Annals of Dyslexia

, Volume 63, Issue 1, pp 65-79

First online:

“An adjective is a word hanging down from a noun”: Learning to write and students with learning disabilities

  • Karen R. HarrisAffiliated withDepartment of Special Education, Vanderbilt University Email author 
  • , Steve GrahamAffiliated withDepartment of Special Education, Vanderbilt University

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By the upper elementary grades, writing becomes an essential tool both for learning and for showing what you know. Students who struggle significantly with writing are at a terrible disadvantage. Data from the National Assessment of Educational Progress indicate that only 25% of students can be classified as competent writers; students with learning disabilities (LD) have even greater problems with writing than their normally achieving peers and frequently demonstrate a deteriorating attitude toward writing after the primary grades. In this article, we focus on composing and the writing process, and examine the knowledge base about writing development and instruction among students with LD. We address what research tells us about skilled writers and the development of writing knowledge, strategies, skill, and the will to write, and how this relates to students with LD. Next, we summarize what has been learned from research on writing development, effective instruction, and the writing abilities of students with LD in terms of effective instruction for these students. Finally, we indicate critical areas for future research.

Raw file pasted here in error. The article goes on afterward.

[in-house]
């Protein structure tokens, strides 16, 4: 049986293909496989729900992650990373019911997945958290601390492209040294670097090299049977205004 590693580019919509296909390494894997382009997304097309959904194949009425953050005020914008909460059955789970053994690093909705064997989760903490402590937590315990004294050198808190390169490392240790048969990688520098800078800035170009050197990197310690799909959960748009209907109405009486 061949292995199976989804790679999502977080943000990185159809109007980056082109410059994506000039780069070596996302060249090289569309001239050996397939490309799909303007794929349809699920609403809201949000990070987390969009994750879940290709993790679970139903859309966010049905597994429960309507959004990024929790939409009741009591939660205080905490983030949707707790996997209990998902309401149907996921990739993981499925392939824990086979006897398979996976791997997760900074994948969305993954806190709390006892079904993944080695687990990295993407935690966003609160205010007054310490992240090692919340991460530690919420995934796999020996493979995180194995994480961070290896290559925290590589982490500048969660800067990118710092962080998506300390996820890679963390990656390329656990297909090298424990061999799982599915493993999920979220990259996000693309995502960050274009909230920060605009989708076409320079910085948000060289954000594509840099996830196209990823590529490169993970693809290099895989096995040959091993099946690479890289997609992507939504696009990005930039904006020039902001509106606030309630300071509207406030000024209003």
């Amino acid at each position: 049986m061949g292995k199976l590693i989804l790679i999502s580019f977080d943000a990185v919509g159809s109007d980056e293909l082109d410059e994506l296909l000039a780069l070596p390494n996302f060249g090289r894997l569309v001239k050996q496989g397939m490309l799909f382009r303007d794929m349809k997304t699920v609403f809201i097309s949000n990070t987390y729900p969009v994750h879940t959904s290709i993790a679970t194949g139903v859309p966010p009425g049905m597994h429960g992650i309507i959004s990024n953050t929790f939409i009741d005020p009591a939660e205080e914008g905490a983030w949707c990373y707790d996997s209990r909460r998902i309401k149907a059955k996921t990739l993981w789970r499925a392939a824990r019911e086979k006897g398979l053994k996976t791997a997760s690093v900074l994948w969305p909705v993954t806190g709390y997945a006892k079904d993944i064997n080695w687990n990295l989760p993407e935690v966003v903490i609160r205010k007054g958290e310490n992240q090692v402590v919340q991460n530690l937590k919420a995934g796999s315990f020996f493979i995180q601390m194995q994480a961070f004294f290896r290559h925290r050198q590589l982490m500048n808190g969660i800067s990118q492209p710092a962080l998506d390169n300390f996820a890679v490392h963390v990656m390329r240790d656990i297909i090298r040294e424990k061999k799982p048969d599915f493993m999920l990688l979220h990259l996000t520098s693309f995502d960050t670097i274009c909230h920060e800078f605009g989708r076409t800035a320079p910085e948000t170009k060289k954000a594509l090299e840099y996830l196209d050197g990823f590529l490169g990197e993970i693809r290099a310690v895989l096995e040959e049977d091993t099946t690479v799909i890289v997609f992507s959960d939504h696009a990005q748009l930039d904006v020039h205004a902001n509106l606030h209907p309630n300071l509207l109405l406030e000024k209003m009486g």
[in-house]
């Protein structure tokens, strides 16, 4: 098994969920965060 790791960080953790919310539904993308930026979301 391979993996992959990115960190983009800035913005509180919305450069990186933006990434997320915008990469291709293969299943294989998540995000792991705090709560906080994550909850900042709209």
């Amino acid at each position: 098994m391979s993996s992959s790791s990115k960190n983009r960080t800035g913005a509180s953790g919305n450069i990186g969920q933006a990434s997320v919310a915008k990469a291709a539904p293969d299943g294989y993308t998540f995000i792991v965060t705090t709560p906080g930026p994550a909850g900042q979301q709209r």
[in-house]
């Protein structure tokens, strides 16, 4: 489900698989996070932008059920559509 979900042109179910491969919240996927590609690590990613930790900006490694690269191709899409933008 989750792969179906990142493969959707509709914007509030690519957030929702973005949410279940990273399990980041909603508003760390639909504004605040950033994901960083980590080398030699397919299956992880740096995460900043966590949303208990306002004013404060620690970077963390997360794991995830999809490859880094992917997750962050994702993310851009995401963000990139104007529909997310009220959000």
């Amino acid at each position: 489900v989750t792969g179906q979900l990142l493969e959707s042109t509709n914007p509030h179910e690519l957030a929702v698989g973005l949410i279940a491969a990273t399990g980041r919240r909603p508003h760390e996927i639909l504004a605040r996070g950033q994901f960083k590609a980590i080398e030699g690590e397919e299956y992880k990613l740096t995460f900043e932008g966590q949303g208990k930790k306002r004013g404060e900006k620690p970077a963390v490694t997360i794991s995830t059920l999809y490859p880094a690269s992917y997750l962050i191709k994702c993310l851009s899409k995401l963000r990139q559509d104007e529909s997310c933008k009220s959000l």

Learning disabilities Self-regulated strategy development Strategies instruction Writing Writing instruction